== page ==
Uterine prolapse

Uterine prolapse

Description, Causes and Risk Factors:

Uterine prolapse

Uterine prolapse is the protrusion of the body and/or one or both horns of the uterus through the cervix and vulva. Although relatively uncommon, this complication can occur while the cervix is dilated during or after the delivery of pups or abortion of a litter.

The causes of uterine prolapse are many, some obvious and some not.

    Excessive straining while trying to pass an abnormally large body or retained placenta or fetus would be the most common.

  • Weakening and loss of tissue tone after menopause and loss of natural estrogen.

  • Conditions leading to increased pressure in the abdomen such as chronic cough, straining, pelvic tumors, accumulation of fluid in the abdomen.

  • Being overweight.

  • Radical surgeries in the pelvic area leading to loss of external support.

The exact prevalence of uterine prolapse is difficult to determine. However, it is estimated that the lifetime risk of requiring at least 1 operation to correct incontinence or prolapse is approximately 11-12%.

Preventive measures:

    Reduce weight.

  • Avoid constipation by eating a high-fiber diet.

  • Do Kegel exercises to strengthen the pelvic muscles.

  • Avoid heavy lifting or straining.


Symptoms may include,

    Difficult or painful sexual intercourse.

  • Frequent urination or a sudden urge to empty the bladder.

  • Low backache.

  • Uterus and cervix that stick out through the vaginal opening.

  • Repeated bladder infections.

  • Feeling of heaviness or pulling in the pelvis.

  • Vaginal bleeding.

  • Increased vaginal discharge.


The healthcare professional can diagnose uterine prolapse with a medical history and complete physical examination of the pelvis.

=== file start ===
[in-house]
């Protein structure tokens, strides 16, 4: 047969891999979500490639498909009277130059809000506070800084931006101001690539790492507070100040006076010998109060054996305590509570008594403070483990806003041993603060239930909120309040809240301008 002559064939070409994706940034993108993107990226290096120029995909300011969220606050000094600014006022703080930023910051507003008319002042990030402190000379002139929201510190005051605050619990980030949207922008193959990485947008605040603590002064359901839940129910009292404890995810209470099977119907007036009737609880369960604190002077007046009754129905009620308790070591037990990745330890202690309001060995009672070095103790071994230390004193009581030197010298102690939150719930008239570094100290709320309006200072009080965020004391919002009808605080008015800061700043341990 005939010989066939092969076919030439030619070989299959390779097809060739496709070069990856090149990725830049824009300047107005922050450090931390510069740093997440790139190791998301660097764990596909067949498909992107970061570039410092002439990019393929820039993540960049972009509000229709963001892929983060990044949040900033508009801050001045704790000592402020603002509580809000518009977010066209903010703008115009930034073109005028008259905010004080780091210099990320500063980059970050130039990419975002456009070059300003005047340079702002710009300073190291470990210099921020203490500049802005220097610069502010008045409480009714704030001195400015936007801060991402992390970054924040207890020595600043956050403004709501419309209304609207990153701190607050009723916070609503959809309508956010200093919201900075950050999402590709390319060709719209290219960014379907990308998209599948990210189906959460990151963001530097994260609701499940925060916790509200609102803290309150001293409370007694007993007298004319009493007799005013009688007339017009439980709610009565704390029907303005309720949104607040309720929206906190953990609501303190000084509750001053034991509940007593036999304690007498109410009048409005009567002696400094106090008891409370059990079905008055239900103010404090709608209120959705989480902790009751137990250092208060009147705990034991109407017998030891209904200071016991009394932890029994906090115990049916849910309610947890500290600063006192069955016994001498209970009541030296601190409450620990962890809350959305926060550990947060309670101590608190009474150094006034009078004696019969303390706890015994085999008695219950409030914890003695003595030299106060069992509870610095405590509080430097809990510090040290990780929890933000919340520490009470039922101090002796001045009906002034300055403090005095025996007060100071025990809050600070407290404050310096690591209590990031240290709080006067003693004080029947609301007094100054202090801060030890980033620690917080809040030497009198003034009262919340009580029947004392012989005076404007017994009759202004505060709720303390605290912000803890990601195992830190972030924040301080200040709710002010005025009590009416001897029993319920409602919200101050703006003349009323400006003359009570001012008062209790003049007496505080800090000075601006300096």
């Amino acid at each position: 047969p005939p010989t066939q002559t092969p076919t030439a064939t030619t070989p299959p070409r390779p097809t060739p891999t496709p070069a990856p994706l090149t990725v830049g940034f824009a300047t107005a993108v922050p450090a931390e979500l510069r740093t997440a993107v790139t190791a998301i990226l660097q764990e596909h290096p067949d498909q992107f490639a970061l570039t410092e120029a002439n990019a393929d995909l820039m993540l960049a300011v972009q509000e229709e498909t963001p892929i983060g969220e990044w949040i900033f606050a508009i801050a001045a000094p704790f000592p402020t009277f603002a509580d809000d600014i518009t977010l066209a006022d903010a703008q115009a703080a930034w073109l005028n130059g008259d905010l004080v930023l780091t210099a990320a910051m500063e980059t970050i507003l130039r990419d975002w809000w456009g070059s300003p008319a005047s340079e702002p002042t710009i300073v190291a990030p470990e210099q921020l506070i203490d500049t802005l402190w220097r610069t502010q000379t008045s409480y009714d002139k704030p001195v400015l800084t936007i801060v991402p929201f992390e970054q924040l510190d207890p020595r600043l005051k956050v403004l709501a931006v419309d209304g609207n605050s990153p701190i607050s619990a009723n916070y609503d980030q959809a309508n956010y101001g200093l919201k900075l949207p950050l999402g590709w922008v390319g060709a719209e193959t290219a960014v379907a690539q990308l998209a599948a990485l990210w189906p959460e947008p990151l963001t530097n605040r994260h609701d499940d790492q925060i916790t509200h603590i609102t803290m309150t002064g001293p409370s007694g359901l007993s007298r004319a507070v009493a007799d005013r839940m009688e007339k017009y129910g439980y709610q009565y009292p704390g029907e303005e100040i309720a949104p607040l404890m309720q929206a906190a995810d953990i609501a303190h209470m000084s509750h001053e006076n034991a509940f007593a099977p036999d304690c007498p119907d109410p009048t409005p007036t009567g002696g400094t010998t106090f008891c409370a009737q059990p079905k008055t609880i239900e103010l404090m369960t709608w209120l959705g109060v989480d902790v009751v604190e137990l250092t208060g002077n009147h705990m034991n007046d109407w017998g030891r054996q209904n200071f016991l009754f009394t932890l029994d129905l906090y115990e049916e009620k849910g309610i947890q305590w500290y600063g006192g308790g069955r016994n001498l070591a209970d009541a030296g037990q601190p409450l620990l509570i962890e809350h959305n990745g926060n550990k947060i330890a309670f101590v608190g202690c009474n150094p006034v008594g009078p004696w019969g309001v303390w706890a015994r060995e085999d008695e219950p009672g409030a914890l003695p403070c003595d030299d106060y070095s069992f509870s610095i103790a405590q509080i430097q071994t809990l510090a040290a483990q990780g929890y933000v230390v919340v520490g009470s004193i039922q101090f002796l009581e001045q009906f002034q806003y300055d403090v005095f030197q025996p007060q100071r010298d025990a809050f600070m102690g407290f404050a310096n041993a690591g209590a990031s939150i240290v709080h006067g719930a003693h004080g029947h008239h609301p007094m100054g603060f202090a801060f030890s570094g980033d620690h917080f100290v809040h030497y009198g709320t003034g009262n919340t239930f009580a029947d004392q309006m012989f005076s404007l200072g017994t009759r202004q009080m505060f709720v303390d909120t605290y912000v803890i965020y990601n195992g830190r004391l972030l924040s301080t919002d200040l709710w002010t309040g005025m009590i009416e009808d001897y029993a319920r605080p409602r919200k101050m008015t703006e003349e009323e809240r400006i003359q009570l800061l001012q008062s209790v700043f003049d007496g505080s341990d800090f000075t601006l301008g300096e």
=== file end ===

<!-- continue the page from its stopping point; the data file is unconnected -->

The doctor may need to examine the patient in standing position as well as while she is lying down and ask her to cough or strain to increase the pressure in the abdomen.

  • Specific conditions, such as ureteral obstruction due to complete prolapse, may need an intravenous pyelogram (IVP) or renal sonography. In an IVP, dye is injected into a vein, and a series of X-rays are taken to view its progress through the urinary tract.

  • Ultrasound may be used to rule out other pelvic problems. In this test, a sensor device is passed over the abdomen or inserted into the vagina to create images with sound waves.

  • Sometimes, other imaging tests such as MRI (magnetic resonance imaging) may be used to accurately image the pelvis.


Treatment is not necessary unless the symptoms bother you. Many women seek treatment by the time the uterus drops to the opening of the vagina.

Treatment options:


    Weight loss is recommended in obese women with uterine prolapse.

  • Heavy lifting or straining should be avoided, because they can worsen symptoms.

  • Coughing can also make symptoms worse. If you a chronic cough, ask your doctor how to prevent or treat it. If you smoke, try to quit. Smoking can cause a chronic cough.


    Your doctor may recommend placing a rubber or plastic donut-shaped device, called a pessary, into the vagina. This device hold the uterus in place. It may be temporary or permanent. Vaginal pessaries are fitted for each individual woman. Some are similar to a diaphragm used for birth control.

  • Pessaries must be cleaned from time to time, sometimes by the doctor or nurse. Many women can be taught how to insert, clean, and remove the pessary herself.

Side effects of pessaries include:

    Foul smelling discharge from the vagina.

  • Irritation of the lining of the vagina.

  • Ulcers in the vagina.

  • Problems with normal sexual intercourse and penetration.


Surgery should not be done until the prolapse symptoms are worse than the risks of having surgery. The specific type of surgery depends on:

    Degree of prolapse.

  • Desire for future pregnancies.

  • Other medical conditions.

  • The women's desire to retain vaginal function.

  • The woman's age and general health.

Often, a vaginal hysterectomy is used to correct uterine prolapse. Any sagging of the vaginal walls, urethra, bladder, or rectum can be surgically corrected at the same time. There are some surgical procedures that can be done without removing the uterus, such as a sacrospinous fixation. This procedure involves using nearby ligaments to support the uterus.

NOTE: The above information is educational purpose. The information provided herein should not be used during any medical emergency or for the diagnosis or treatment of any medical condition.

DISCLAIMER: This information should not substitute for seeking responsible, professional medical care.


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